No one knew if we were heading for the heavens or plunging in to the water’s depths. Heaven and hell embraced in the body of our boat. Heaven promised a turning point in our lives, a new future, a new history. Hell, though, displayed our fears: fear of pirates, fear of starvation, fear of poisoning by biscuits soaked in motor oil, fear of running out of water, fear of being unable to stand up, fear of having to urinate in the red pot that passed from hand to hand, fear that the scabies on the baby’s head was contagious, fear of never again setting foot on solid ground, fear of never again seeing the faces of our parents.
— From the novel Ru
She is astounded when she arrives in Quebec. She has never seen snow. She eats almost nothing when invited over for lunch by all her well-intentioned neighbours in Granby because she doesn’t know how to use a fork. It never occurs to anyone to show her.
In 1979 and 1980, Canada accepted some 50,000 Vietnamese boat people – desperate people escaping the war between North and South, and the butchery of the Communists.
Author Kim Thuy’s novel, Ru (2012, translated from the original French by Sheila Fischman and filed in Adult Fiction in the Lennoxville Library), offers the life of one of these refugees. Born in Vietnam, the child escapes brutality and grows up in Granby. The tale is fiction, but informed by Thuy’s history (she also fled Vietnam and came of age in Granby).
Ru’s chapters are one to three pages, each presenting a tiny, perfect story about herself, Nguyen An Tinh (there are accents, but some fonts won’t reproduce them properly) – as well as her family, her friends, and later, her children. It is poetic yet accessible, a truly stunning novel. And, in many ways, a love letter to the country and people who welcomed her.
Canada has accepted many waves of refugees, and there is another on the way. The war in Syria has left thousands of people without homes; Sherbrooke is one of many communities that will welcome Syrian refugees. Quebec immigration minister Kathleen Weill has announced the province would take in a minimum of 7,300 people over the next year or so. About 210 are expected in Sherbrooke.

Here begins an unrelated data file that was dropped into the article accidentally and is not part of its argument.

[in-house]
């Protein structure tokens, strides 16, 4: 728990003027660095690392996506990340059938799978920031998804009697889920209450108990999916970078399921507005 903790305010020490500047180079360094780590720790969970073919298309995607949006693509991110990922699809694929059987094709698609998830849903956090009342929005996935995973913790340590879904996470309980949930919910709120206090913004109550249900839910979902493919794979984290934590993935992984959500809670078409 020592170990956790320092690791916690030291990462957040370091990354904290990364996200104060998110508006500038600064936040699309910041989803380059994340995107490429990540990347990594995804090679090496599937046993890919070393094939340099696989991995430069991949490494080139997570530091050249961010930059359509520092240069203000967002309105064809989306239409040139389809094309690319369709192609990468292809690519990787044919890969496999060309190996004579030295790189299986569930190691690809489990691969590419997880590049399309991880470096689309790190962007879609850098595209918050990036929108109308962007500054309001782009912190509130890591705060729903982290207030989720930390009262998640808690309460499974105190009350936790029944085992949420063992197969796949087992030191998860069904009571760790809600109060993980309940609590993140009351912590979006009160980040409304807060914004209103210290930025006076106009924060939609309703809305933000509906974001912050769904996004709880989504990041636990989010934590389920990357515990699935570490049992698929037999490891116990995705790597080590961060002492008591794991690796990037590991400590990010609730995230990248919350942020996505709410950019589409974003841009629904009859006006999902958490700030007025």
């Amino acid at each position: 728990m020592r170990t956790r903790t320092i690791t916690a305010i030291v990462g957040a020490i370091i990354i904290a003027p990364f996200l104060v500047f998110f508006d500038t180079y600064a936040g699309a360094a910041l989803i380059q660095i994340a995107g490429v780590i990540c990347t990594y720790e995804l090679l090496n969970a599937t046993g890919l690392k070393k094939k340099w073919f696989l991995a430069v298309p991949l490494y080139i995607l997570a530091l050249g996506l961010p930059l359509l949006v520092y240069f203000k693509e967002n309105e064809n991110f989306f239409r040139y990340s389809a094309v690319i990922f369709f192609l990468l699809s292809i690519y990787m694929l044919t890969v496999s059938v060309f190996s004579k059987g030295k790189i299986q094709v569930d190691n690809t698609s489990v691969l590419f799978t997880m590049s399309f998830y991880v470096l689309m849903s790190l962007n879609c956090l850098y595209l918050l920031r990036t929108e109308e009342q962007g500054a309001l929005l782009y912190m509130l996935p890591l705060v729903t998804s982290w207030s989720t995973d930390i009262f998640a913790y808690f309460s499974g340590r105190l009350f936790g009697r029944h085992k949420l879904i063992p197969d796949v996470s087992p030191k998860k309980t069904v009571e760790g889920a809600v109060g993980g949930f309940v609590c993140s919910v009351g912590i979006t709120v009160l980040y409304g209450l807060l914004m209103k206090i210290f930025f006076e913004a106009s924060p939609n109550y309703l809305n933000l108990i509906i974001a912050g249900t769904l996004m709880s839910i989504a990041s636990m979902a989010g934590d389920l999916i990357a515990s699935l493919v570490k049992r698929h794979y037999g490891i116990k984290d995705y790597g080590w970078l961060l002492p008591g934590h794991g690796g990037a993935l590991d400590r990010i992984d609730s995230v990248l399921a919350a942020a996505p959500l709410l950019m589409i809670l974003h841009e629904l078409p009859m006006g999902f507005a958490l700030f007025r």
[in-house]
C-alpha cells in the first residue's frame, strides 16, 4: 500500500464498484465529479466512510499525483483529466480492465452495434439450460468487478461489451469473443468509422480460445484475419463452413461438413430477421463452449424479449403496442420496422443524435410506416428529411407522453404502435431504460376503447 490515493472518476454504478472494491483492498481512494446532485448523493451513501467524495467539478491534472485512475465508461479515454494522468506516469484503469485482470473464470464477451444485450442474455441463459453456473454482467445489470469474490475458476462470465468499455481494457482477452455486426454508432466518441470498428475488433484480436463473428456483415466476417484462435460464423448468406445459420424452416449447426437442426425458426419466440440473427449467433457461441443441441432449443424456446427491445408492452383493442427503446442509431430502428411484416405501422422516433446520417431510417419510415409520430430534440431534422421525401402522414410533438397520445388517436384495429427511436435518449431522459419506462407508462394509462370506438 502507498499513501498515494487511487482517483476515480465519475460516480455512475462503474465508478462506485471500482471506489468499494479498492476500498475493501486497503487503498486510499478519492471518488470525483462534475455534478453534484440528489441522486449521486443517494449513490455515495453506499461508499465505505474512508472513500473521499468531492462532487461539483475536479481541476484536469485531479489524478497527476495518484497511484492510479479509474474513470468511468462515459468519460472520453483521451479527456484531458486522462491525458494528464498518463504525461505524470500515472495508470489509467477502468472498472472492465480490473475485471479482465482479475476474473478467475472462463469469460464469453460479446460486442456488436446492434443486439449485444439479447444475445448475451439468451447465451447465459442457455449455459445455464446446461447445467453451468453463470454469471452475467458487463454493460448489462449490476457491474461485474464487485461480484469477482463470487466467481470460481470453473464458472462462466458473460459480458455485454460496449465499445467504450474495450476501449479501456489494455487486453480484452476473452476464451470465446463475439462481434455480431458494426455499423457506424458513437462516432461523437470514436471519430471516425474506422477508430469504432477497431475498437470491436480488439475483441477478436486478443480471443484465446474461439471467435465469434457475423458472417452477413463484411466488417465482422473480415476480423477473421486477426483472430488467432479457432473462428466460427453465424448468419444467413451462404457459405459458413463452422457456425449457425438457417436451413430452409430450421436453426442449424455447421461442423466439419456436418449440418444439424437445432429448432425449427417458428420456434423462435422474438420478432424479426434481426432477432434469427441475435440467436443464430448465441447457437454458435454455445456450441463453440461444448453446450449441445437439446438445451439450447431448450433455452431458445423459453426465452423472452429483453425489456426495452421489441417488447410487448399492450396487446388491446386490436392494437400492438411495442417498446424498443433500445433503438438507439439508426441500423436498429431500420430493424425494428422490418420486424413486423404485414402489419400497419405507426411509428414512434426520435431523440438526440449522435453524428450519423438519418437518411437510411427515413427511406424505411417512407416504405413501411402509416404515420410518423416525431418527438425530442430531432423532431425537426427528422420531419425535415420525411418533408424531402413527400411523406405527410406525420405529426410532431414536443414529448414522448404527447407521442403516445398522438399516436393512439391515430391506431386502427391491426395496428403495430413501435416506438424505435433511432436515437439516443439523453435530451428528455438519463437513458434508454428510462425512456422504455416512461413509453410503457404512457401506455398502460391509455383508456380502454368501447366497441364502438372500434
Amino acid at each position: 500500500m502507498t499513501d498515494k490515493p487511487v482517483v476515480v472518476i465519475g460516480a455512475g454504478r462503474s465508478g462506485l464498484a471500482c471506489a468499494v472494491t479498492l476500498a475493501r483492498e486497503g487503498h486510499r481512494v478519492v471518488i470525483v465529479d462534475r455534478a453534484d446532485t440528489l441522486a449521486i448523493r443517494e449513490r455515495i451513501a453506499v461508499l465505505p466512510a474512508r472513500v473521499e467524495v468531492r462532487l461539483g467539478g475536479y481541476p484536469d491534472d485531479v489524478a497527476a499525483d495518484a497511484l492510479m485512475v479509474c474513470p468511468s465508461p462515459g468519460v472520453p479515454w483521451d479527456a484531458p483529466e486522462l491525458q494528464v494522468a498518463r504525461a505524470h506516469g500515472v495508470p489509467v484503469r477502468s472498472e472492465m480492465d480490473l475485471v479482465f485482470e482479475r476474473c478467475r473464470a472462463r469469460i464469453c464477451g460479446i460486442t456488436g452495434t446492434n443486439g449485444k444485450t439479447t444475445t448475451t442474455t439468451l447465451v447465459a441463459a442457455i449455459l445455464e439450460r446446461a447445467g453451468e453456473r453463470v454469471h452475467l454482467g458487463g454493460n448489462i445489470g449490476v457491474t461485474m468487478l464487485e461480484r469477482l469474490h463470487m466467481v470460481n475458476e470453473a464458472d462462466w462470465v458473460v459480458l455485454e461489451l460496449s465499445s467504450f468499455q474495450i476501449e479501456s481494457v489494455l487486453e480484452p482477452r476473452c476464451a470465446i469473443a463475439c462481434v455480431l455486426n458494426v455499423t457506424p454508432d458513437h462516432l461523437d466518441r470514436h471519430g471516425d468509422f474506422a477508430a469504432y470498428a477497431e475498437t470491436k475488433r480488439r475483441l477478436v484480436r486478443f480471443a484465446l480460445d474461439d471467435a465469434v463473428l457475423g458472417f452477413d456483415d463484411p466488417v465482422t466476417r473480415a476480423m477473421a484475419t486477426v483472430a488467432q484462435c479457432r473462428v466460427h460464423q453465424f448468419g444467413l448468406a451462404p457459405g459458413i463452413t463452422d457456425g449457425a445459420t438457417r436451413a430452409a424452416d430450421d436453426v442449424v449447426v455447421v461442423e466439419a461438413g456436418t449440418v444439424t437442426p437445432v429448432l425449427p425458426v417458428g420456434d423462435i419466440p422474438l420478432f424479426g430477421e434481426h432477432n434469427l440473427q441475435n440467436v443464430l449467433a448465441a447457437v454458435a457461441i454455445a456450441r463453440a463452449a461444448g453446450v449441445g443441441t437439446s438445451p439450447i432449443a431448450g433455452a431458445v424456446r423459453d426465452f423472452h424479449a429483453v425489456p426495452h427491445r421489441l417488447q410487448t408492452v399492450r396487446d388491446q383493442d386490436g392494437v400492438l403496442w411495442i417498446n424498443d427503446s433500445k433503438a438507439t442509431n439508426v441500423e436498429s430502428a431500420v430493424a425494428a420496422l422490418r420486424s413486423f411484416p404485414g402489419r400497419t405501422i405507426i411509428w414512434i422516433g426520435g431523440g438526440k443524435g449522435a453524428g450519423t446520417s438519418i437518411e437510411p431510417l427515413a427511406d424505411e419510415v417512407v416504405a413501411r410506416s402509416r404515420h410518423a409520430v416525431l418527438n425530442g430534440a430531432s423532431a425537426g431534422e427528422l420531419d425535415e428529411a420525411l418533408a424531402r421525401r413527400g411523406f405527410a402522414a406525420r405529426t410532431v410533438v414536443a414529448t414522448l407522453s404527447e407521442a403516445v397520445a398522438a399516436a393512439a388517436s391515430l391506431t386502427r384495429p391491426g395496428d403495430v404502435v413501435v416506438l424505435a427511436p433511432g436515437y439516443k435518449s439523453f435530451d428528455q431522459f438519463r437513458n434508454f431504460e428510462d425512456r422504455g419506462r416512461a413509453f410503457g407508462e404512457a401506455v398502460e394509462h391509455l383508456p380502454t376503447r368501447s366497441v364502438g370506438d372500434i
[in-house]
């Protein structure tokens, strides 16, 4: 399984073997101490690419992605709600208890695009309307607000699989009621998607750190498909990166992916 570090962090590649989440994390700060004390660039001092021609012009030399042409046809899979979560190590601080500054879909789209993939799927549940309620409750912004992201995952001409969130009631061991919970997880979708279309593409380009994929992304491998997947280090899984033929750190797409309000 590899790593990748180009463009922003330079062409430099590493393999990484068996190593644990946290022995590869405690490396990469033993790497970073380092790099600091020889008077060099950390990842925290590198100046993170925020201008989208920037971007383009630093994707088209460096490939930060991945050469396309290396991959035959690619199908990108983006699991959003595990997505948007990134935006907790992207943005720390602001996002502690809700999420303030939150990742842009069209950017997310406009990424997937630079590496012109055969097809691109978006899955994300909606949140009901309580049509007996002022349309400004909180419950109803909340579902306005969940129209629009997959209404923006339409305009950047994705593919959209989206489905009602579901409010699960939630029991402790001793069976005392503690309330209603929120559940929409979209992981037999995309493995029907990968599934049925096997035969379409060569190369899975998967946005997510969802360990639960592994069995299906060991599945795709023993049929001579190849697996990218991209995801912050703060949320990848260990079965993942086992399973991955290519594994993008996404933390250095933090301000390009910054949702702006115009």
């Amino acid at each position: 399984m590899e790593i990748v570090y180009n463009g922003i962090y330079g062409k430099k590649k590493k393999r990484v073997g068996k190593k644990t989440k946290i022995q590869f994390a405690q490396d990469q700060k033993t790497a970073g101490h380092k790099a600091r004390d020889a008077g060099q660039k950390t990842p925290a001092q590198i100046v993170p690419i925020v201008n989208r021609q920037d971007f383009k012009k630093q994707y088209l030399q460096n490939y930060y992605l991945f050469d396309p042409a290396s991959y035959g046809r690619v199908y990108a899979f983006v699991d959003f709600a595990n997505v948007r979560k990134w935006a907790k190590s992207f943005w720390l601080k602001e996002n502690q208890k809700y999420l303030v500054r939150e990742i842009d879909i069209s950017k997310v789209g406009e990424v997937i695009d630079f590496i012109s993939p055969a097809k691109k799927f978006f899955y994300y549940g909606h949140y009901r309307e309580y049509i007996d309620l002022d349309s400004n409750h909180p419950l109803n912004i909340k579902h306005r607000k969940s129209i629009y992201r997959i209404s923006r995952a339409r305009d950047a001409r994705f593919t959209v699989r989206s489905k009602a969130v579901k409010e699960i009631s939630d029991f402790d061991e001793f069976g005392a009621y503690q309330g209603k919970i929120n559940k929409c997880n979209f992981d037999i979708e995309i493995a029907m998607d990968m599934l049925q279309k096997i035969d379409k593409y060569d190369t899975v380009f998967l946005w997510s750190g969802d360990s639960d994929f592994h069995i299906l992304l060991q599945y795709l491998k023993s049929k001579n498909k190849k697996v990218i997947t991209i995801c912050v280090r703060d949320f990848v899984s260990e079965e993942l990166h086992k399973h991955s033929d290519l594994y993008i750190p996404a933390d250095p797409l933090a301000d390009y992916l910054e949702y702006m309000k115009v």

The world is an unpleasant place. As much as we might wish it to be elsewise, there are always refugees.
The novel Lily’s Crossing (by the award-winning Patricia Reilly Giff, 1997, filed in C-228) is set in the United States during the Second World War. Young Lily is quite the handful, and has a problem with telling the truth. She spends her summers on the beach, sneaking in to the cinema, and constructing fabulous stories in which she is the main character. Until that one summer when Albert arrives, on vacation from his home in Canada.
He is originally a refugee from Austria (via Switzerland, France, and finally, Canada). To get here, he left his baby sister behind. His parents were journalists who publicly opposed the Nazis, and were arrested. As the stormtroopers burst into their home, the children’s mother pushed them out the back, speaking one last sentence to them, in Hungarian.
“It means ‘I love you’,” he said before Lily could ask. “But if they loved us, they would not have done that. They would not have bothered with the newspapers.”
(It’s unclear in the novel, but unlikely that Albert is Jewish since Canada admitted so very few Jews back then. In the now well-known real-life words of a Canadian immigration agent at the time, “None is too many.”)
Lily’s Crossing tells of the children’s growing friendship, and how each deals with their pain. It’s a gently written book that is nonetheless filled with adventures and guilt.
Diamonds In The Shadow (by Caroline B. Cooney, 2007, in Young Adult) is set far more recently, and is a full-fledged thriller. It features a family fleeing Liberia and privately sponsored by a Christian church congregation. They are taken in by the American Finch family, who have a guest room.
Liberia is known for its child soldiers, who lopped off limbs and lives with machetes.
This a book for those who are more cautious about refugees, and stars the skeptical teenaged American Jared, who is annoyed that he must share his bedroom with a stranger.
Jared discovers that the world is even more complex than he imagines. He also learns about blood diamonds, used to fund more death.